Film Reviews


By • Jun 21st, 2002 •

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SUNSHINE STATE is a mosaic of intergenerational family issues painted on the canvass of a rural community conflicted by encroaching modernity. Set in Northern Florida, the complex story-line depicted the inevitable clash of cultures created by increased population density with a high demand for creature comforts intertwined with small town America in which everyone knows everyone else’s secrets.

This opening film of the CineVegas International film Festival was well received by the core group of assembled critics and patrons of the arts. Now in its 4th year, but totally revamped, this film festival has quickly evolved to a first class event capable of an international draw. Headed by Mark Tratos (Quirk & Tratos) and Danny Greenspun (Greenspun Media Group), many influential local dignitaries stepped forward to support this worthy activity that was developed under the capable guidance of L. Mimosa Jones. The significant upgrade was enabled when CineVegas wisely brought in Trevor Groth, who has extensive experience in coordinating Robert Redford’s world renowned Sundance Film Festival.

In SUNSHINE STATE outside developers with nefarious schemes for acquiring the land from long-time local residents are the villains. They connive, cajole, and bribe officials while dutifully explaining how their ultimate goal is to preserve and even enhance the natural beauty of the area. However, underlying the rough exterior overt manipulators are the worker bees. They are alternately portrayed as insensitive louts who are just following orders, and caring individuals who do the best they can and make a compromise between the values of the old and demands of the new.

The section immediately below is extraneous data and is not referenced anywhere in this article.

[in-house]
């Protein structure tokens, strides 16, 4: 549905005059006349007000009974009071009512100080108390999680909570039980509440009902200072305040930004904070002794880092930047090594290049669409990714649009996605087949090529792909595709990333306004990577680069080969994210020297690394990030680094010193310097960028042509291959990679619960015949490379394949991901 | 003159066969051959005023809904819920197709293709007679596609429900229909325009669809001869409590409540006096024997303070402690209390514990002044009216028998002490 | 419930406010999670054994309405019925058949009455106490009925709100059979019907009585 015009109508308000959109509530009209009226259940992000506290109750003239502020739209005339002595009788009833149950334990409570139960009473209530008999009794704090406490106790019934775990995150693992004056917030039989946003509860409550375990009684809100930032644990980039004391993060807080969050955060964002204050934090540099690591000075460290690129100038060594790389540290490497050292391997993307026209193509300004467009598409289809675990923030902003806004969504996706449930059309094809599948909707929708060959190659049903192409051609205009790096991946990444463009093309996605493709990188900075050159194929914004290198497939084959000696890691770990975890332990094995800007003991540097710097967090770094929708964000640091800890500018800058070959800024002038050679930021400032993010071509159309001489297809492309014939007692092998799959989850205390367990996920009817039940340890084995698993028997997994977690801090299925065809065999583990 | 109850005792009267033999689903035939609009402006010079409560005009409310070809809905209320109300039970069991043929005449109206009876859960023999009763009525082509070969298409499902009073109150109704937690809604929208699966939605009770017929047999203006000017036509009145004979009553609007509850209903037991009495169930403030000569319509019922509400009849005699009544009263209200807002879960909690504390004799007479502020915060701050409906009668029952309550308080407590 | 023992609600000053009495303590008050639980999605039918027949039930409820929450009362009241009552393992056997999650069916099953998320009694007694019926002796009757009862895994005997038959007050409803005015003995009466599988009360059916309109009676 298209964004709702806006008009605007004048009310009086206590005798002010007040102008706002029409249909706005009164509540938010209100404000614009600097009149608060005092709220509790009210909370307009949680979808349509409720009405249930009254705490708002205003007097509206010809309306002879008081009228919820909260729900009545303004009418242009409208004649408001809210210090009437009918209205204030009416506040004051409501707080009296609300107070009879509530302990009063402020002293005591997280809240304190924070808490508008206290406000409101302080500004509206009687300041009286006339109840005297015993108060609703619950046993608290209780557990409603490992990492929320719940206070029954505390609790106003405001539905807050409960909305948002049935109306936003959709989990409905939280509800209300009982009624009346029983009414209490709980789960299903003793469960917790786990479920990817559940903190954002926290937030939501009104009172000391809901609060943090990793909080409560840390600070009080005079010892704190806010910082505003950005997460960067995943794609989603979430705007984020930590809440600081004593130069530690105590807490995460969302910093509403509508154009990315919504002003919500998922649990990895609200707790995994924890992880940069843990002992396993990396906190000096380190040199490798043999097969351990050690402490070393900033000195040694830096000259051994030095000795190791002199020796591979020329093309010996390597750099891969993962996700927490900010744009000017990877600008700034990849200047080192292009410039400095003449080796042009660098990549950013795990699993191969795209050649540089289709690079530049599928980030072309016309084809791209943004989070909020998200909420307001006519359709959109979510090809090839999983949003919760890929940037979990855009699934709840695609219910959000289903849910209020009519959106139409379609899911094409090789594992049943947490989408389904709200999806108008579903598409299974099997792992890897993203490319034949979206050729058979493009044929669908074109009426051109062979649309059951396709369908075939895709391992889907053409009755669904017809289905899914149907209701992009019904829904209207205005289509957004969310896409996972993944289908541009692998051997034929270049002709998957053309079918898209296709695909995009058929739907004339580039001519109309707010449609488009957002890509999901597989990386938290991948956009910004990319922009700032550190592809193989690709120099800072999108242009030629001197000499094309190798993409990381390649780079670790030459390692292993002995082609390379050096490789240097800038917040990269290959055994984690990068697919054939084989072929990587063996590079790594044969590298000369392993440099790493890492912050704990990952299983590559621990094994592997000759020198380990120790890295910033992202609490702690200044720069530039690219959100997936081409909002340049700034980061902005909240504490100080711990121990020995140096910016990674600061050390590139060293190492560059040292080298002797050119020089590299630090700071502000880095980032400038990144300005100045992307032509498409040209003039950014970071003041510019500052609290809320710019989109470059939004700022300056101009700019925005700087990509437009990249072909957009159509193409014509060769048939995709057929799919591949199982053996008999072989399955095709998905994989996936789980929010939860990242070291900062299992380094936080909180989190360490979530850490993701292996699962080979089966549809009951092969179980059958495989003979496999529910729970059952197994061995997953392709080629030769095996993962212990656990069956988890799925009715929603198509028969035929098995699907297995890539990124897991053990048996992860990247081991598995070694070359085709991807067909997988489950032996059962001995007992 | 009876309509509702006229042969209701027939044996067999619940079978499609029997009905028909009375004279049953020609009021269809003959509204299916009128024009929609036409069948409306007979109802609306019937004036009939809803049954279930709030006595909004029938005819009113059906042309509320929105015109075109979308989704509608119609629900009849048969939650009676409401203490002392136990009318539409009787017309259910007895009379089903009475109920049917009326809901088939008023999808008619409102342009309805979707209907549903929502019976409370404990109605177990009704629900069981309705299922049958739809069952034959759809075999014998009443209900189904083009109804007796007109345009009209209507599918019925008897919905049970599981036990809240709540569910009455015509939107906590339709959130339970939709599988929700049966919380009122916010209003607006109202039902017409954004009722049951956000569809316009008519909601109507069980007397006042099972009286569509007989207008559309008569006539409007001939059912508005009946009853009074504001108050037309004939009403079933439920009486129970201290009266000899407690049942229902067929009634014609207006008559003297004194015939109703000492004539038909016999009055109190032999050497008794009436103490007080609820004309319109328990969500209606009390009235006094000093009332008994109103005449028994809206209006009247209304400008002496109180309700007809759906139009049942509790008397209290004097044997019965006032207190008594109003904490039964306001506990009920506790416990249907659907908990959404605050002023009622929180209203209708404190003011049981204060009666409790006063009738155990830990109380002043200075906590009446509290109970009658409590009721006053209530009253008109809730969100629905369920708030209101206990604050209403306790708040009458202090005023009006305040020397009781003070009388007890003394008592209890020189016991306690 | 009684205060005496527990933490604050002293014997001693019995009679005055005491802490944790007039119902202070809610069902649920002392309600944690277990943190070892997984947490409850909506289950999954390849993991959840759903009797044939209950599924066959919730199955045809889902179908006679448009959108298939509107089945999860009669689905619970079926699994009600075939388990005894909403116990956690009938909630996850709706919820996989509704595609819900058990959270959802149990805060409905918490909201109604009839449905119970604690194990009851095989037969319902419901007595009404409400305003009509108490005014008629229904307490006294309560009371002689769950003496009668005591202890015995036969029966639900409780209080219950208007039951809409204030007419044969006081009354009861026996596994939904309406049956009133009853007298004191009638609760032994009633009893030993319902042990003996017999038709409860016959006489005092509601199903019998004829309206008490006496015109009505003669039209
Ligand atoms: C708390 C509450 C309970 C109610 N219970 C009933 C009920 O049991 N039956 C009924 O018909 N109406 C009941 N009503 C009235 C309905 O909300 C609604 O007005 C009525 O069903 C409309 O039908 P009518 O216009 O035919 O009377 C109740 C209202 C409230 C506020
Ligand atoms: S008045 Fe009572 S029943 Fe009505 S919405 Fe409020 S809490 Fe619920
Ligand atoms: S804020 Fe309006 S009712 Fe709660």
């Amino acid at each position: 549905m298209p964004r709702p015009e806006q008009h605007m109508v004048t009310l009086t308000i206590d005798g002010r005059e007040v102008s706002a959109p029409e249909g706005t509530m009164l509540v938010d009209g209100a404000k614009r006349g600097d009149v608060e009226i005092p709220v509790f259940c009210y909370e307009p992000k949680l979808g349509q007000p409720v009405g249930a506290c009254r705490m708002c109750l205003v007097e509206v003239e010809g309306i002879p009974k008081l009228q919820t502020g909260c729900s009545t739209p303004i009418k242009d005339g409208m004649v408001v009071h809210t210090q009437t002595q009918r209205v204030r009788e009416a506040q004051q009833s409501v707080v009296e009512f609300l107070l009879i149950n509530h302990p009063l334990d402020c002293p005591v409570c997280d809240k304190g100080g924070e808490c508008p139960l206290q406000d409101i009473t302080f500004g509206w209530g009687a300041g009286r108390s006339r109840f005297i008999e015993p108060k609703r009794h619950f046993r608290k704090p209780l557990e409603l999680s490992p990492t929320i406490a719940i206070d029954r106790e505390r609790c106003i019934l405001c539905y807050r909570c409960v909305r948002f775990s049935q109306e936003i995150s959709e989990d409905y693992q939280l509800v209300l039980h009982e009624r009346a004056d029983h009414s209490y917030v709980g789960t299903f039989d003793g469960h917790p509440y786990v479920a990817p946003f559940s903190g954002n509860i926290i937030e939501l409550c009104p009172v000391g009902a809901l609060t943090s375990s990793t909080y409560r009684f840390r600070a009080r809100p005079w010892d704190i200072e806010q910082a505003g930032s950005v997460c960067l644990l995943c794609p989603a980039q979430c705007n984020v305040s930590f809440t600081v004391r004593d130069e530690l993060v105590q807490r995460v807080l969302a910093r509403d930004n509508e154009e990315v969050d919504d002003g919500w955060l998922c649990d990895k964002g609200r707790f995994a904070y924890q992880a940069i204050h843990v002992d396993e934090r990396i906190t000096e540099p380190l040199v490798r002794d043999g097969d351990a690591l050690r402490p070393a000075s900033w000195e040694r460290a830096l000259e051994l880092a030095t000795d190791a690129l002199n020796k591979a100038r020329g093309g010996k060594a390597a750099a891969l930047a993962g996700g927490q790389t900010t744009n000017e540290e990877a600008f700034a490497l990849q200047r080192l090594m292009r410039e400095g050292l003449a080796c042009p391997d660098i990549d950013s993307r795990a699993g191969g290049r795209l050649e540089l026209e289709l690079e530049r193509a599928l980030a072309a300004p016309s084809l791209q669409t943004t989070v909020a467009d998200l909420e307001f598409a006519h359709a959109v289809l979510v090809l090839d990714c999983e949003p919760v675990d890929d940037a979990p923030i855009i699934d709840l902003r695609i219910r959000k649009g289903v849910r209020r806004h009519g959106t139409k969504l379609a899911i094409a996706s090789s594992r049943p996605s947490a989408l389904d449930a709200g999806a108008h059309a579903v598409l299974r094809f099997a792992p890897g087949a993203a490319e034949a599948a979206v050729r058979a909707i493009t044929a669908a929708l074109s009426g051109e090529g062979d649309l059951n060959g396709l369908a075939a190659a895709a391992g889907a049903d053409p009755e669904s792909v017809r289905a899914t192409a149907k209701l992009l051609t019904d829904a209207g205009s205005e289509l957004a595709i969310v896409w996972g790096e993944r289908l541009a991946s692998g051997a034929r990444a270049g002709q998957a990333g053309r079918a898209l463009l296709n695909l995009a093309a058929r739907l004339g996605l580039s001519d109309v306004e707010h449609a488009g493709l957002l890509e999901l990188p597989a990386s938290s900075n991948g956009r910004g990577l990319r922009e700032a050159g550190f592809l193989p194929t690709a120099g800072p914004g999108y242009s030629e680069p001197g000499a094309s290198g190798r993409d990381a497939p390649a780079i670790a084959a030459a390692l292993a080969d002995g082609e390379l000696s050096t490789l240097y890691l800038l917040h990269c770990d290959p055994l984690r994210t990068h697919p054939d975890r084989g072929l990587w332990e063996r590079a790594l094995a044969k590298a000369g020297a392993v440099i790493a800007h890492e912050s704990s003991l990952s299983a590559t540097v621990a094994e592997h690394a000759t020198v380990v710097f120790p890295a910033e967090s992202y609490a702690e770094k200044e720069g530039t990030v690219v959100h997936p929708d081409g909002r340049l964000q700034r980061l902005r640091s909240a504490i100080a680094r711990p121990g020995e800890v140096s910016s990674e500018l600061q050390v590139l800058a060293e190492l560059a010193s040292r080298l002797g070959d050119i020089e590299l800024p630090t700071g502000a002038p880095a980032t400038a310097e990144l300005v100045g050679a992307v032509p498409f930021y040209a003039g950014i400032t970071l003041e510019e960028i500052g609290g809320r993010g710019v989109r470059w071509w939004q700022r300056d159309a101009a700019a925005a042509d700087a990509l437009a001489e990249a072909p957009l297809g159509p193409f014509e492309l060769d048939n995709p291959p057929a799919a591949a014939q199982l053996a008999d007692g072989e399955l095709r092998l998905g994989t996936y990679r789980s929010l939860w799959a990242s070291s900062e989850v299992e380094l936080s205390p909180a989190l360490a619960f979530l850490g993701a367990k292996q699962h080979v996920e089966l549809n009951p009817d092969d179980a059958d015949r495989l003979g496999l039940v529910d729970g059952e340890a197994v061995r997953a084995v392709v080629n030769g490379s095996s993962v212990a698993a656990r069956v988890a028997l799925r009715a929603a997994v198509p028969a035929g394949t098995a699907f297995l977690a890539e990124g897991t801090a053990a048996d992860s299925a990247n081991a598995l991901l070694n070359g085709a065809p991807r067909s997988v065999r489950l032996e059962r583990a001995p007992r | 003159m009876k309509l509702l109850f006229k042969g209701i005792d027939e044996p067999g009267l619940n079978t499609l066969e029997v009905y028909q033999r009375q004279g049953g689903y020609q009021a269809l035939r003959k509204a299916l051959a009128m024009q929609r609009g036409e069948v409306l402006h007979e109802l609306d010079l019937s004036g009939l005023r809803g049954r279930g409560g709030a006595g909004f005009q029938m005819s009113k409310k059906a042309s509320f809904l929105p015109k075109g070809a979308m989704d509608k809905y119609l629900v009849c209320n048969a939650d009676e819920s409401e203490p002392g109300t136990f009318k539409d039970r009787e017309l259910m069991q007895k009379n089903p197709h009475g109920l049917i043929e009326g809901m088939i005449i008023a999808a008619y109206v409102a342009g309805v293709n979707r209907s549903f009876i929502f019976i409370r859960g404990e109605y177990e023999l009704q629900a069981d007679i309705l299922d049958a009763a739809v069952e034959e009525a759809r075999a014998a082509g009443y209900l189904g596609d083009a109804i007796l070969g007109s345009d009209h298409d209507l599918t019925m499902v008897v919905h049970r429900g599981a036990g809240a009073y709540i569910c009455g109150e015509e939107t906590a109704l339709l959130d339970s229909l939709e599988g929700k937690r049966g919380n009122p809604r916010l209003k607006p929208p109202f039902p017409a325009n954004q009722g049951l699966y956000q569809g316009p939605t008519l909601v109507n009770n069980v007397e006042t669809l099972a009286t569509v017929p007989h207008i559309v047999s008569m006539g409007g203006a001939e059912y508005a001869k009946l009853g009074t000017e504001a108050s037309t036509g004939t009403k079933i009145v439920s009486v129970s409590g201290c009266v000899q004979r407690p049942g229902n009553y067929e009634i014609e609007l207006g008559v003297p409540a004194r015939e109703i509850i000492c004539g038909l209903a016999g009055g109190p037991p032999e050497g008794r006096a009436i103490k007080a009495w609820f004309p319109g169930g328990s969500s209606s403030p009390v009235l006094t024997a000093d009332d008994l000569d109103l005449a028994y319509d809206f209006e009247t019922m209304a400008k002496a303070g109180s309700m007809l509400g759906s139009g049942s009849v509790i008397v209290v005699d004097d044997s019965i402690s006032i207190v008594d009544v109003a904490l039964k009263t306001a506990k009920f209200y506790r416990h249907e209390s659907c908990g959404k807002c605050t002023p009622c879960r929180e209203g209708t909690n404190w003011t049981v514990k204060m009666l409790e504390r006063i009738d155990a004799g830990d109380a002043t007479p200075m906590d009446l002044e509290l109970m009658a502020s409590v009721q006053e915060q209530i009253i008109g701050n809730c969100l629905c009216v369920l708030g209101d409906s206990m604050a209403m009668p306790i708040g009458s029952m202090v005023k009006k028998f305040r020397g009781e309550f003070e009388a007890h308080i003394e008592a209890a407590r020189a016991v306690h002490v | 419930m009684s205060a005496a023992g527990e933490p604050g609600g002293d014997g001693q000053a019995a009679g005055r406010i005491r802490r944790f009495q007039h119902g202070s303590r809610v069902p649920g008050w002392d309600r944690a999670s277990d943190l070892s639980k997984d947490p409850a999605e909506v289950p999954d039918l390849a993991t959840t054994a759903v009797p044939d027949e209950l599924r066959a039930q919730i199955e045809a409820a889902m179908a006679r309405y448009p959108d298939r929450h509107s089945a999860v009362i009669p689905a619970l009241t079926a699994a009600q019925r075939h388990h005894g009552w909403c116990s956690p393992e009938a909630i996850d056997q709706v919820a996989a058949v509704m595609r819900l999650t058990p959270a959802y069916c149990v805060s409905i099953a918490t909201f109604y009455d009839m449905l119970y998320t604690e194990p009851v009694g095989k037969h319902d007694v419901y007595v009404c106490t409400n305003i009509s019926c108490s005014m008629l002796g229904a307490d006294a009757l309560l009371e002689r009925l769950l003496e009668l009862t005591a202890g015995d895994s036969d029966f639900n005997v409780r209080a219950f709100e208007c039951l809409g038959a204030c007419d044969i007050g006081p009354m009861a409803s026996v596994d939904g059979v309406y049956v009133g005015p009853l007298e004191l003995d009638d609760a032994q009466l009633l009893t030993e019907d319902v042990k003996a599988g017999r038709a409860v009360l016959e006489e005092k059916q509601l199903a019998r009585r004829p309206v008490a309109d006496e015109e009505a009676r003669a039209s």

As is the case in this transitional area, racial issues are apparent. The mixed social demographics and values are closer to those of southern Georgia than the cosmopolitan cities that comprise the better known aspects of Florida. Strong female leads, both black and white, have been carefully chosen to elucidate the problems associated with family complex ties. Angela Bassett plays a woman returning home after years of exile to confront her mother. The daughter of a leader in the black community, at fifteen and pregnant she was sent away to prevent family shame. Now married to an anesthesiologist from Boston, she finally rejoins her mother who is living under circumstances of greatly reduced wealth, but not of dignity. While there she encounters The Florida Flash, the local football hero who but for a serious knee injury might have made the pros. It was Flash who unknowingly impregnated her in one of his many brief flings. Now he is serving as front man attempting to surreptitiously acquire property for a mostly white owned development conglomerate.

Edie Falco of THE SOPRANOS plays a single woman desperately looking for a stable relationship while held in near indentured servitude to her father who built and ran the local motel and restaurant. She does neither well and wants to accept the offers to buy their property but feels she needs her father’s blessing.

Attending the CineVegas screening was Bill Cobbs who plays an aging doctor who has served as a patriarch to the black community. Although he is one of the commuting residents he has a vestige interest in the welfare of the people and is sufficiently politically astute to make an impact.

SUNSHINE STATE is an intricate weave of people exploring daily life, coping with realities, and trying to do better. Their chances for success are about like all of ours. Some will make it, some won’t. However, it is a sure thing that CineVegas will.

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